Was Dr Nirav Shah. Who took the heat for the Governor. Every member of the Cuomo Administration has been systematically bought-off, cowed, co-opted or otherwise compromised by the fracking lobbyist. But for once someone in the Administration appears to have done the right thing. Maybe. If only by playing Good Fracking Cop to Martens’s Bad Fracking Cop. Shahs’ letter to Commissioner Martens.
Whenever Martens starts selling HVHF permits, the legal scenario will remain the same – the DEC has royally botched the rule-making process and they will be blocked – in court. Because the DEC has labored mightily for years and brought forth the Best Regulations the Frackers Could Buy.
The fracking shills inside the Cuomo Administration may go ahead, but Dr. Shah wasn’t to blame. It was a bright spot in the DEC’s train wreck of regulatory malfeasance. As Team Slottje explains here.
An attorney for the environmental group Earthjustice says New York could be on “extremely shaky legal ground” if it permits hydrofracking without finishing the rules first.
Deborah Goldberg said in a statement that the group does support the state health commissioner’s decision announced today to study fracking further before making any recommendations. But she took exception to the statement by Department of Environmental Conservation Commissioner Joseph Martens that hydrofracking could start before the final regulations are issued.
“Commissioner Martens signaled today that some fracking permits could still be issued on a case-by-case basis under the 40-year-old regulations still on the books,” Goldberg said. “Needless to say, the state would be on extremely shaky legal ground should it choose that course.”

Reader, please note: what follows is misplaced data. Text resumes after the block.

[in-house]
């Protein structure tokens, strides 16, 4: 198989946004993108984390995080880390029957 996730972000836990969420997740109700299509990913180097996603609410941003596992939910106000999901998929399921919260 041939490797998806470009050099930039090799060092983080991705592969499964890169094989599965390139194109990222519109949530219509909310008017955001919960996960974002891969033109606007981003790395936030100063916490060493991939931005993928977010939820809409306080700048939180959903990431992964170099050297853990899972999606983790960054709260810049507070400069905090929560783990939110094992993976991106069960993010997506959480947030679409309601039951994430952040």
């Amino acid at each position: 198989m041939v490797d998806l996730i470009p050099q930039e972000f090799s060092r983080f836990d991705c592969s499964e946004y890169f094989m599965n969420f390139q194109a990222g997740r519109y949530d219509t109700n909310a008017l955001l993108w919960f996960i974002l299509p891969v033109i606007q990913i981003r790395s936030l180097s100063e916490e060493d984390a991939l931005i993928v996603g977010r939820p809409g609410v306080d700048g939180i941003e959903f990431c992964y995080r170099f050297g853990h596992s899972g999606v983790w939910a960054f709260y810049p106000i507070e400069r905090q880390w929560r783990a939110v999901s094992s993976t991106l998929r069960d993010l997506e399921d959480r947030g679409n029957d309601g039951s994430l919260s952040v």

Earthjustice was among many environmental groups responding to the news that health Commissioner Nirav Shah said he needs more time to complete his portion of the hydrofracking review.
Katherine Nadeau, Environmental Advocates of New York:
“Commissioner Shah has taken a stand against a multi-billion dollar industry by acknowledging the significant concerns about fracking’s impacts on public health. This is precisely how the state should make decisions on public policy: get the information, and then decide. The Commissioner deserves credit for not attempting to rush a decision based on an arbitrary timeline.
“We urge the Department of Environmental Conservation to follow Commissioner Shah’s lead, and openly and transparently do the work New Yorkers expect from their government on such an important decision.”
Sandra Steingraber, advisory committee member of New Yorkers Against Fracking:
“Commissioner Shah is correct that the state needs to take the time to do a comprehensive study of the health effects of fracking to protect the public health. As he notes, no comprehensive studies have been done to date and New York must do so before making a decision about fracking…Commissioner Shah has indicated how important it is to do this right, which means bringing the public and New York State health experts into this process.”
We shall see . . .